[Wittrs] [quickphilosophy] What aspect of language cannot be conventional

  • From: wittrsl@xxxxxxxxxxxxx
  • To: quickphilosophy@xxxxxxxxxxxxxxx
  • Date: Sat, 31 Jul 2010 01:52:45 -0000

3.342 In our notions there is indeed something arbitrary, but  this is
not arbitrary: if we have determined something arbitrarily  then
something else must be the case.  (This stems from the essence of  the
notation.)



3.3421 A particular way of symbolizing may be unimportant,  but it is
always important that this is a possible way of symbolizing.   And it is
like this in philosophy generally: the particular proves unimportant 
time and again, but the possibility of each particular gives us an
insight into  the essence of the world.



3.343 Definitions are rules for translation from one language  into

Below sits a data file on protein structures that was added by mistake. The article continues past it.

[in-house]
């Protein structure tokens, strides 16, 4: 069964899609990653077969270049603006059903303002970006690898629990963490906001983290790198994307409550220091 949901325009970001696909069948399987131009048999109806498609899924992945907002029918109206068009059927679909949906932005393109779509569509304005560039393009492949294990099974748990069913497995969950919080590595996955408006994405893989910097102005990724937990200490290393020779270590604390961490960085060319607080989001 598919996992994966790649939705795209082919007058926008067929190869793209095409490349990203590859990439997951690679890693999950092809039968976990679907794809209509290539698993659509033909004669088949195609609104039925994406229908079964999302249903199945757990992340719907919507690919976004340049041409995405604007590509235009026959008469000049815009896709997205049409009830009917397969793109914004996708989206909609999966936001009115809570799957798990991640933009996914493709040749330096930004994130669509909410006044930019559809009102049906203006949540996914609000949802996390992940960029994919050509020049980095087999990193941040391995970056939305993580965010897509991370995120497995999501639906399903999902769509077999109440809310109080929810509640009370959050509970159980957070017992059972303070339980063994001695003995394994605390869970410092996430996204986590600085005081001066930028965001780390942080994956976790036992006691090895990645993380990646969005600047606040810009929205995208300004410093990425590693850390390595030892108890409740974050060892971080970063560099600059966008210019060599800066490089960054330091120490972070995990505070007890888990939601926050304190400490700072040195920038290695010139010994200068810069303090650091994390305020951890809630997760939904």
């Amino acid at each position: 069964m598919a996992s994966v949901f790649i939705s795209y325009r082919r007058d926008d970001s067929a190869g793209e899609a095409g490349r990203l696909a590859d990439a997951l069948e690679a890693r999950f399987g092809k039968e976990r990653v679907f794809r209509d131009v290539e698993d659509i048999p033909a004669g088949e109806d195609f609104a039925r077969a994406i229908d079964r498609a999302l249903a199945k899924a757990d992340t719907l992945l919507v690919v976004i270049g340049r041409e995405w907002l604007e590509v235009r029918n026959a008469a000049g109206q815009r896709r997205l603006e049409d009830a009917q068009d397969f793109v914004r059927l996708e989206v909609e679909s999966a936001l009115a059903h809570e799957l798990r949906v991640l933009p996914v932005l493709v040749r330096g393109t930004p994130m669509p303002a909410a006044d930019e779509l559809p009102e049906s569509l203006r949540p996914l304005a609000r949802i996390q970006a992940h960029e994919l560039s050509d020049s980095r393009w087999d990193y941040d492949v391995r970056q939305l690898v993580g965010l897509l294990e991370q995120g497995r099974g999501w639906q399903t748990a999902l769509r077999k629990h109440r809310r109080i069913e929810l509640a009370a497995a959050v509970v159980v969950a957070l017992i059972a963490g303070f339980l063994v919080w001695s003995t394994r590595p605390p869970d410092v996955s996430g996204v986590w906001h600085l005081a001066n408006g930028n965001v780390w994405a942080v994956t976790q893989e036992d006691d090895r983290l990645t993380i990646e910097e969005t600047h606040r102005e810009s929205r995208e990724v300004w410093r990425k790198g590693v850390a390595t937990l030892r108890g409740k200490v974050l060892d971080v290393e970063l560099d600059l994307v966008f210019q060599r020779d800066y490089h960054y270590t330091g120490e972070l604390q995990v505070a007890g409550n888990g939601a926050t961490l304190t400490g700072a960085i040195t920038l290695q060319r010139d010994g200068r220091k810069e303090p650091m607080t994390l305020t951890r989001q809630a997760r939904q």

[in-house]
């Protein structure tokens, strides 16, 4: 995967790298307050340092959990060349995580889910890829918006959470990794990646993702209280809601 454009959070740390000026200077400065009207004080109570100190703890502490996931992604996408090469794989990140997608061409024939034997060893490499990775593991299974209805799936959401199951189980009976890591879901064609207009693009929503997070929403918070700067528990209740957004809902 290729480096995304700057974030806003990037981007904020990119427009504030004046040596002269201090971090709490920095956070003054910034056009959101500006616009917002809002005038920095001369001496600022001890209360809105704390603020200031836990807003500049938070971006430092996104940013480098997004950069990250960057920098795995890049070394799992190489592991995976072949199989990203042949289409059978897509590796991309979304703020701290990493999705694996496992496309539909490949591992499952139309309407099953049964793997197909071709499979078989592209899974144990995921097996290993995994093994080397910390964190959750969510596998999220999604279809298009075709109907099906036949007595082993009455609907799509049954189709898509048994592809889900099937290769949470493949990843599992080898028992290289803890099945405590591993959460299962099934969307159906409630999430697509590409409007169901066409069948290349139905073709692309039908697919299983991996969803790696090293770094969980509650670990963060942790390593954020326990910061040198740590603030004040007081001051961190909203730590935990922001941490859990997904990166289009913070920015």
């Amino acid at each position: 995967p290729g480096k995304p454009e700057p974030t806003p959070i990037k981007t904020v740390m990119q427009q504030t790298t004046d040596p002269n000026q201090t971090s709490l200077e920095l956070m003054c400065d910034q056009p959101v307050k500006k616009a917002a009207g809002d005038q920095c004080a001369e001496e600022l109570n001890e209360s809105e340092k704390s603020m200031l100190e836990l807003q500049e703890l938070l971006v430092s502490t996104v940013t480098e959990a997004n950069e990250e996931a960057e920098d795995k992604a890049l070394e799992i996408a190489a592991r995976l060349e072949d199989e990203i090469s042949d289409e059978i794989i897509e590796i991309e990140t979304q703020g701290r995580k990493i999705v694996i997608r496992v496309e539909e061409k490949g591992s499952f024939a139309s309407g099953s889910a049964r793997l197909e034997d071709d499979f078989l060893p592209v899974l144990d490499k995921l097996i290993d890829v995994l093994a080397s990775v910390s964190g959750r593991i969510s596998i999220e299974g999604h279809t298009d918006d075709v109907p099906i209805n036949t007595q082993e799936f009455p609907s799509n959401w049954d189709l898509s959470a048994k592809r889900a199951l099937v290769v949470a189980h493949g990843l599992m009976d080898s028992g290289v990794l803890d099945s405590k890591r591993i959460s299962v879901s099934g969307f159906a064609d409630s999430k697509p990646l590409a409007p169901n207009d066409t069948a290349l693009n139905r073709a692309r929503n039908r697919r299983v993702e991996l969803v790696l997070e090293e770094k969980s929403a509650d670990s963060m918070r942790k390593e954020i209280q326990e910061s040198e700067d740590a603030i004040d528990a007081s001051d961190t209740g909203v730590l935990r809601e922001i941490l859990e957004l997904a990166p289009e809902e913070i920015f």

another.  Every right sign-language must allow of translation into every
other by means of such rules: This is what they must all have in 
common.



3.344 That which signifies in a symbol is the common feature  of all
symbols that can take its place following the rules of logical syntax.



W is claiming more here than that all languages must be 
representational or intentional; he is saying that, e.g., names in one
language  must correspond with names in another.  Further, I think
he's saying that, e.g.,  signs for items in "color space" or
"music space" in any language must  themselves somehow share in
those spaces to do their work (he talks about  gramophone grooves,
musical scores, and acoustic sounds all sharing the same  form).  If the
various linguistic signs don't share in the appropriate range of 
possibilities and impossibilities, their syntax (or grammar) will not
allow them  to perform all the functions necessary to the linguistic
roles they're to play  and they won't properly translate any
signs that DO perform such  functions.




Walto




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